Reading - April 2018

Spirit Of Talk Talk by James Marsh, Chris Robert & Toby Benjamin (2012)
Talk Talk are one of my favourite bands and I bought this luxurious book in a moment of madness. It's a three part book: a band history, a broad selection of quotes from famous musicians, and  detail about the cover art, the latter unsurprising given that James Marsh is one of the authors. I guess I bought this hoping it would somehow enhance my enjoyment of Talk Talk's music (particularly given that there's never going to be any more), but of course that didn't work. Details about the artwork are interesting but parenthetical, and the many, many quotes diverting but largely irrelevant. And knowing that the participants came from pretty mundane backgrounds doesn't change how marvellous the music sounds - which is really what it all comes back to.
The Guitar Magazine (Vol 29 No 8)
Presumably these guys know their market but this month there are no guitars under £1500 reviewed, and I found the ridiculously uncritical look at PRS's carbon-copy of a Strat somewhat grating.
Set The Boy Free by Johnny Marr (2016)
I really enjoyed this, a big book but a very straightforward read. Marr doesn't get into any technical depth about his work - perhaps understandably for an autobiography aimed at the mass market - but you get the sense of how hard he's worked. The Smiths accounted for only about five years of his career, and there's plenty he's done that I wasn't aware of, so lots to go and find.
The Best A Man Can Get by John O'Farrell (2000)
By turns insightful and moving, and annoying. Parts of it read like excerpts from stand-up shows that never quite made it, which, given the author's past (and present?) as a gag-writer for a number of well-known shows and figures, could well be the case. Funny in parts, true in others, and the ending is a bit sudden and too neat, but it's enjoyably short and easy to read.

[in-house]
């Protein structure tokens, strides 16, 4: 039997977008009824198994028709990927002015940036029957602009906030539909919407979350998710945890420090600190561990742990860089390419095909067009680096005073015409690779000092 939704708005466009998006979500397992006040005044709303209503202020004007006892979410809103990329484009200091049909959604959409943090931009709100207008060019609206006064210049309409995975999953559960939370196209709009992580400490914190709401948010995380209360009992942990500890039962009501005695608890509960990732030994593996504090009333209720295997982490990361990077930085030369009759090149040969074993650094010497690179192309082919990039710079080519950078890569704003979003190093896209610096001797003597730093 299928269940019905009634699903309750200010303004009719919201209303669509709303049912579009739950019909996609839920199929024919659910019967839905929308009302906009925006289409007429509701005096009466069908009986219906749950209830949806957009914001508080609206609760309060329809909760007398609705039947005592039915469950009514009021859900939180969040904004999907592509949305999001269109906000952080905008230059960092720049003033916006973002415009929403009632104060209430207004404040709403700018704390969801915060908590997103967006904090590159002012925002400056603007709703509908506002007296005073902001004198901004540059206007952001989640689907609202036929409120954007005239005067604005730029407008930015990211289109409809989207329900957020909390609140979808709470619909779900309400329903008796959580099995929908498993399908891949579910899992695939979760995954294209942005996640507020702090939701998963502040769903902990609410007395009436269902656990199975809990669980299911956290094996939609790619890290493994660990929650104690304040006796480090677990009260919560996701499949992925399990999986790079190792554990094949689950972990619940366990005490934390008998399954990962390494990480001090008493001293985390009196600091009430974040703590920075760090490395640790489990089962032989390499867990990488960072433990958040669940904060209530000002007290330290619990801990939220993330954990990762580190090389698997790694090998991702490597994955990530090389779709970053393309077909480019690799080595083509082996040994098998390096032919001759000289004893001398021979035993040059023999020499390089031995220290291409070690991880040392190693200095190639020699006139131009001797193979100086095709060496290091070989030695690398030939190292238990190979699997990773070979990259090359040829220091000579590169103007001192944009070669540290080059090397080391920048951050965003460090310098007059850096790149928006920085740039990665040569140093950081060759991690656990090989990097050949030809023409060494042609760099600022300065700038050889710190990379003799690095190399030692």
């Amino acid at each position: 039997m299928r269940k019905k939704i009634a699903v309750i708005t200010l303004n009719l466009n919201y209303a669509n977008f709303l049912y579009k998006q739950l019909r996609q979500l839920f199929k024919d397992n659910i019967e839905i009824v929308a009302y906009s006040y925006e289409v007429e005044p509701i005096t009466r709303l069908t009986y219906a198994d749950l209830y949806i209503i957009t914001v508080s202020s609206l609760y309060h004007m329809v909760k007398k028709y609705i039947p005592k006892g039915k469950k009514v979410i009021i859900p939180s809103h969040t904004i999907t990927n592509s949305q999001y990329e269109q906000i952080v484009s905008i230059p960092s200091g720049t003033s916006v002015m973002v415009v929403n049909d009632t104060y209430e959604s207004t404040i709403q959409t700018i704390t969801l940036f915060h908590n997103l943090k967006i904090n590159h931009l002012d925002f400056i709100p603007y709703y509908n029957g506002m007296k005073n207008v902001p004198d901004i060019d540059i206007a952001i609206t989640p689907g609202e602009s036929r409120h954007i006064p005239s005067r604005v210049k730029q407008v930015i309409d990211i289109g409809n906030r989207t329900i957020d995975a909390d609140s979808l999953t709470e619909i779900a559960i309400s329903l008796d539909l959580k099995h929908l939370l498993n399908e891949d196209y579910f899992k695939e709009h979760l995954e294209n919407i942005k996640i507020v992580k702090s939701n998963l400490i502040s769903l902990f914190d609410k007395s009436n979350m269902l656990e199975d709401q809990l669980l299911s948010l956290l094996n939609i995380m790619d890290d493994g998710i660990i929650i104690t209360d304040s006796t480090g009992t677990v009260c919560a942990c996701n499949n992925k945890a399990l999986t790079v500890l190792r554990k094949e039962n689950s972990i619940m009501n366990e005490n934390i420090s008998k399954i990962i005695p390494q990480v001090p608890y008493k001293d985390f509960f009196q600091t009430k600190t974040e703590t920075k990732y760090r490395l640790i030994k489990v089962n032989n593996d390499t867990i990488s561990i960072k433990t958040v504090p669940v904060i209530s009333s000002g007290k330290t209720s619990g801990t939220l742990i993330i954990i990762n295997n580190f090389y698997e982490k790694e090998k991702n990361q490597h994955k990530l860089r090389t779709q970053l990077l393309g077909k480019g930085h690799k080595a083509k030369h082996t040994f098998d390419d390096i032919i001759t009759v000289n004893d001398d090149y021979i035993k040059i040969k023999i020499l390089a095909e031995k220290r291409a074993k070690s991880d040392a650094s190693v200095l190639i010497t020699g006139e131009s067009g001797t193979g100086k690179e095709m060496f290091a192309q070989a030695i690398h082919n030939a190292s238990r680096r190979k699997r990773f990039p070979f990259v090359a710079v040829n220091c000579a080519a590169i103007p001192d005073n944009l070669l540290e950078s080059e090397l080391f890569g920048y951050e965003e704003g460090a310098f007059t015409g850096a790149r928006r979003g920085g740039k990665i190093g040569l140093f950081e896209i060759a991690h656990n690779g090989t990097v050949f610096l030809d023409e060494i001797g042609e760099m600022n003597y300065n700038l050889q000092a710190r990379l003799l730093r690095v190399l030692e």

The Tao Of Pooh by Benjamin Hoff (1982)
During the Great Book Excision of 2017, I saved this because, despite not having read it for twenty years or more, I remembered it as a sweet, charming digression into Taoism, as illustrated by the tales of Winnie-The-Pooh. Since I am sure the book hasn't changed, I suppose I must have done, because reading it now, I find it trite to the point of vacuity. Hoff's assertion that you can do the Right Thing if you will only clear your mind and listen to your Inner Nature isn't really different from memes on Facebook declaring that you can achieve anything if you put your mind to it; both embody wishful thinking that sounds lovely but says nothing. In addition, the idea that there's some sort of perfect ancient Eastern wisdom that we have somehow diverted from is clearly bollocks. (And in an odd coincidence, I found my sister also read it, for the first time in decades, but entirely independently, at the same time!)
The Vinyl Detective: Written In Dead Wax by Andrew Cartmel (2016)
My friend Nat dropped this on my desk one morning and said I had as much time as it took him to get a coffee to read the first few pages. He thought I'd like it, and he was right. I'd ordered it (from the library - only 70p to reserve a book!) within the hour. The idea is fun - basically a murder mystery centred on records - and the execution good, although I thought it was a touch too long. For some people, the tendency of pretty young women to throw themselves at the narrator might spoil it but I like that.
The Adventures of Tom Sawyer by Mark Twain (1876)
I've been reading this in spare moments on my phone for the last couple of months and have finally completed it. I originally read it in my teens, in a Reader's Digest condensed version, and while the overall shape of the story remained with me, most of the details haven't, so it's nice to revisit it. That said, I didn't find it a particularly compelling read - but as a way of passing the time while waiting for other things, it was fine.

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